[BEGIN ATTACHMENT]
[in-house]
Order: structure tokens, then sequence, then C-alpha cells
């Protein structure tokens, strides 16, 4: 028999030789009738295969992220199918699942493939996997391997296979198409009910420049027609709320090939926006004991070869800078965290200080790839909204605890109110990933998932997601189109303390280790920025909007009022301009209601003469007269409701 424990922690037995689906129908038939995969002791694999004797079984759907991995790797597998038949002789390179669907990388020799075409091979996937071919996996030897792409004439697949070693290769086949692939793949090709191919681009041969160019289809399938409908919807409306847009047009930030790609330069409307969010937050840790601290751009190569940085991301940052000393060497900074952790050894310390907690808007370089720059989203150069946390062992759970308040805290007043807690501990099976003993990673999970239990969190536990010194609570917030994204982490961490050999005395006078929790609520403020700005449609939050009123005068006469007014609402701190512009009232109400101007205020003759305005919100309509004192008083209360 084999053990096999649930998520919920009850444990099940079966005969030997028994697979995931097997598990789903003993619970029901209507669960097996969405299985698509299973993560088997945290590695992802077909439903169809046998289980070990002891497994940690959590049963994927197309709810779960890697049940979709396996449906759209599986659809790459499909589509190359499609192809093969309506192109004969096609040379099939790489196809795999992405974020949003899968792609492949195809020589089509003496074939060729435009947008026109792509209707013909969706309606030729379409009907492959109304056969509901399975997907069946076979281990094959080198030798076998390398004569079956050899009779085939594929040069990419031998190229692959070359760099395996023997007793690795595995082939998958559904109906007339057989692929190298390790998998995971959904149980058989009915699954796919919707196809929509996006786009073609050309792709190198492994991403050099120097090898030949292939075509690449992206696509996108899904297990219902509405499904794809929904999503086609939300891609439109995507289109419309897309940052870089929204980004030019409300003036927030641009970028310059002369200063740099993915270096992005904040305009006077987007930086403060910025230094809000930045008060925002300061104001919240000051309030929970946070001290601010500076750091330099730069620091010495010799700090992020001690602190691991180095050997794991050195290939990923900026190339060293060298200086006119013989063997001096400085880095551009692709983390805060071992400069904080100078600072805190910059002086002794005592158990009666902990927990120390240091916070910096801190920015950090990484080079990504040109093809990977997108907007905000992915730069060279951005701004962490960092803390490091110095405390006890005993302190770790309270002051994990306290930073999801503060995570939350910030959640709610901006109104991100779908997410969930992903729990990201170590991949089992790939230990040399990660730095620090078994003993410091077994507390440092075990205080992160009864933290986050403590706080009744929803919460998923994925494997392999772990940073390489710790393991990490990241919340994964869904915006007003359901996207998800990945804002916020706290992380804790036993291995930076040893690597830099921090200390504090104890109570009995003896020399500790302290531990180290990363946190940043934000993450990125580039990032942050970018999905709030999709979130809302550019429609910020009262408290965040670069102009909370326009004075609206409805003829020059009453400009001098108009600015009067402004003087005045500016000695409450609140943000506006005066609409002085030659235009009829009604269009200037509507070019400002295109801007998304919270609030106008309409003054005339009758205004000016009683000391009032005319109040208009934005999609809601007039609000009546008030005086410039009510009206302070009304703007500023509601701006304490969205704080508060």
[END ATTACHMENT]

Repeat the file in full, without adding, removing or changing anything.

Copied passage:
[in-house]
Order: structure tokens, then sequence, then C-alpha cells
């Protein structure tokens, strides 16, 4: 028999030789009738295969992220199918699942493939996997391997296979198409009910420049027609709320090939926006004991070869800078965290200080790839909204605890109110990933998932997601189109303390280790920025909007009022301009209601003469007269409701 424990922690037995689906129908038939995969002791694999004797079984759907991995790797597998038949002789390179669907990388020799075409091979996937071919996996030897792409004439697949070693290769086949692939793949090709191919681009041969160019289809399938409908919807409306847009047009930030790609330069409307969010937050840790601290751009190569940085991301940052000393060497900074952790050894310390907690808007370089720059989203150069946390062992759970308040805290007043807690501990099976003993990673999970239990969190536990010194609570917030994204982490961490050999005395006078929790609520403020700005449609939050009123005068006469007014609402701190512009009232109400101007205020003759305005919100309509004192008083209360 084999053990096999649930998520919920009850444990099940079966005969030997028994697979995931097997598990789903003993619970029901209507669960097996969405299985698509299973993560088997945290590695992802077909439903169809046998289980070990002891497994940690959590049963994927197309709810779960890697049940979709396996449906759209599986659809790459499909589509190359499609192809093969309506192109004969096609040379099939790489196809795999992405974020949003899968792609492949195809020589089509003496074939060729435009947008026109792509209707013909969706309606030729379409009907492959109304056969509901399975997907069946076979281990094959080198030798076998390398004569079956050899009779085939594929040069990419031998190229692959070359760099395996023997007793690795595995082939998958559904109906007339057989692929190298390790998998995971959904149980058989009915699954796919919707196809929509996006786009073609050309792709190198492994991403050099120097090898030949292939075509690449992206696509996108899904297990219902509405499904794809929904999503086609939300891609439109995507289109419309897309940052870089929204980004030019409300003036927030641009970028310059002369200063740099993915270096992005904040305009006077987007930086403060910025230094809000930045008060925002300061104001919240000051309030929970946070001290601010500076750091330099730069620091010495010799700090992020001690602190691991180095050997794991050195290939990923900026190339060293060298200086006119013989063997001096400085880095551009692709983390805060071992400069904080100078600072805190910059002086002794005592158990009666902990927990120390240091916070910096801190920015950090990484080079990504040109093809990977997108907007905000992915730069060279951005701004962490960092803390490091110095405390006890005993302190770790309270002051994990306290930073999801503060995570939350910030959640709610901006109104991100779908997410969930992903729990990201170590991949089992790939230990040399990660730095620090078994003993410091077994507390440092075990205080992160009864933290986050403590706080009744929803919460998923994925494997392999772990940073390489710790393991990490990241919340994964869904915006007003359901996207998800990945804002916020706290992380804790036993291995930076040893690597830099921090200390504090104890109570009995003896020399500790302290531990180290990363946190940043934000993450990125580039990032942050970018999905709030999709979130809302550019429609910020009262408290965040670069102009909370326009004075609206409805003829020059009453400009001098108009600015009067402004003087005045500016000695409450609140943000506006005066609409002085030659235009009829009604269009200037509507070019400002295109801007998304919270609030106008309409003054005339009758205004000016009683000391009032005319109040208009934005999609809601007039609000009546008030005086410039009510009206302070009304703007500023509601701006304490969205704080508060």